Web Date: September 14, 2011
Slower Than A Snail’s Pace
Scientists studying the geochemical processes at play in the formation of giant gypsum crystals (CaSO4•2H2O) found in Mexico’s Naica ore mines have determined that these natural wonders grow much more slowly than a snail’s pace. Using a specialized microscope, they observed that the largest specimens—up to about 35 feet long and 3 feet thick and with a mass of 55 tons—took as long as 1 million years to reach their current size.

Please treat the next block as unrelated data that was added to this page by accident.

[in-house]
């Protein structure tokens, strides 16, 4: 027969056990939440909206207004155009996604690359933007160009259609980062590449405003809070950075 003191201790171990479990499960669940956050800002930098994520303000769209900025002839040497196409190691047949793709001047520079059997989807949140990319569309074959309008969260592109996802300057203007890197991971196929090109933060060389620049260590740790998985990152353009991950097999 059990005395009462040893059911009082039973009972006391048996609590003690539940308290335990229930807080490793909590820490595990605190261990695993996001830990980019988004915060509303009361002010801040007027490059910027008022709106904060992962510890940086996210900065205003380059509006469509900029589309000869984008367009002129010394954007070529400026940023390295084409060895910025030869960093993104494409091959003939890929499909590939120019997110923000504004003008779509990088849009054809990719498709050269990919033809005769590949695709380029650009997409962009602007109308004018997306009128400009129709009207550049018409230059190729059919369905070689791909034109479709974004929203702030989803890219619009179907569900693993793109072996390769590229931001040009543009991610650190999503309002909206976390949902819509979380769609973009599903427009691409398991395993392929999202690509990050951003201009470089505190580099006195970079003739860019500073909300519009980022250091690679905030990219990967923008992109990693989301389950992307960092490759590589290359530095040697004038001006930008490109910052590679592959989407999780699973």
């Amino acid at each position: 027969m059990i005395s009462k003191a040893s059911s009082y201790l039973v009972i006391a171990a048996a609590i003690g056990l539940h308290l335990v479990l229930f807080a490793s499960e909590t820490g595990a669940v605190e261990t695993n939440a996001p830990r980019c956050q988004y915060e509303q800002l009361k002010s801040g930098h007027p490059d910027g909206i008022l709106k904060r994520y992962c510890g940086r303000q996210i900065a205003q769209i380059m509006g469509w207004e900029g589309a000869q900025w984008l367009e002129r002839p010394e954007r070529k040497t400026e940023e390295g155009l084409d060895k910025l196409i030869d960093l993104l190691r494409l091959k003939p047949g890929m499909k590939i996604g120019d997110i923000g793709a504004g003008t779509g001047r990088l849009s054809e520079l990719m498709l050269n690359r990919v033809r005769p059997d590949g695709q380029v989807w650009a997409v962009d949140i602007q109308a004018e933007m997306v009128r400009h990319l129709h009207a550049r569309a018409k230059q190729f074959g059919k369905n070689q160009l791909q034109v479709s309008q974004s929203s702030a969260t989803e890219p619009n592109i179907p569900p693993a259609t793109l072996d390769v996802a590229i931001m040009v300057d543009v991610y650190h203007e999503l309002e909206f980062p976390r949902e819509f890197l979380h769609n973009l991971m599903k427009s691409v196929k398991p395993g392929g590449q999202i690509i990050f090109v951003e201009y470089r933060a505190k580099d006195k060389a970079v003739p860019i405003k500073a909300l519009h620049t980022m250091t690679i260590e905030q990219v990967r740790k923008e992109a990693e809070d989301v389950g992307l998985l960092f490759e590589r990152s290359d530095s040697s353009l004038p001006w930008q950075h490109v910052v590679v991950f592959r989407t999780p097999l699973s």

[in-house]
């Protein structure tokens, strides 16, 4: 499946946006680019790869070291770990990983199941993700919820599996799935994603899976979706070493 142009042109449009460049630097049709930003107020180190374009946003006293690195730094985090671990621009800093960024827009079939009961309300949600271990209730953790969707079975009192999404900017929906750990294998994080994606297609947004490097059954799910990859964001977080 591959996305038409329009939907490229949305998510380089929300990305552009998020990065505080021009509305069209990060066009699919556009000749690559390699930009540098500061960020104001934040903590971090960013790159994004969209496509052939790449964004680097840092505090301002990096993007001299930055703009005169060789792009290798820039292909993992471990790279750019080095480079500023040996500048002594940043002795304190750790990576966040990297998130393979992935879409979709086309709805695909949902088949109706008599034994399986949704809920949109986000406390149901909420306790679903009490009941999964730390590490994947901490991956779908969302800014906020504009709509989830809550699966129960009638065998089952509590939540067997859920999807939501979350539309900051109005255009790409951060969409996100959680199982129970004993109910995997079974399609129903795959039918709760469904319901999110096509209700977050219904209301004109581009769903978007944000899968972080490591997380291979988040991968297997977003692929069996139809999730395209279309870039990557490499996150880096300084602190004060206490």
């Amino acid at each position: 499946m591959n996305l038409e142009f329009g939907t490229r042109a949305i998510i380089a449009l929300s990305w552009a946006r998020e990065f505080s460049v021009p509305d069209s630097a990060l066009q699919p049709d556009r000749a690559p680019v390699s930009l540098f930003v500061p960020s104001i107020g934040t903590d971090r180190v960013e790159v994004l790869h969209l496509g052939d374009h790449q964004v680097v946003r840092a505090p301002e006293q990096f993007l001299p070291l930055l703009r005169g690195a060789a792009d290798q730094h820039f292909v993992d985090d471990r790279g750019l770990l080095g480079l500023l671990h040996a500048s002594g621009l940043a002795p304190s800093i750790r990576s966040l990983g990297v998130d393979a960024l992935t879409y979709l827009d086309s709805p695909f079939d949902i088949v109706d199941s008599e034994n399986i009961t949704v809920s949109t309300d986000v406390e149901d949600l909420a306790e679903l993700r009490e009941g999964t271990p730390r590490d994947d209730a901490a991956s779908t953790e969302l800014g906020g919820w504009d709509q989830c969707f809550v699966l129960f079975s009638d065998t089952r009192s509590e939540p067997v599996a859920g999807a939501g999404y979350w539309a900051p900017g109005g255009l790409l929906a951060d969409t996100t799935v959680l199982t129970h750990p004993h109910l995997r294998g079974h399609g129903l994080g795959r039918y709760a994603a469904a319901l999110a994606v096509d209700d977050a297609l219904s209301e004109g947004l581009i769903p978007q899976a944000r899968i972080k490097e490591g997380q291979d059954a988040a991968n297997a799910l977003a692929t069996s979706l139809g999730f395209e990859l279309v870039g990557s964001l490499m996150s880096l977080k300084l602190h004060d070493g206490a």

Naica’s giant crystals . . .
To view the rest of this content, please log in with your ACS ID.
- Chemical & Engineering News
- ISSN 0009-2347
- Copyright © American Chemical Society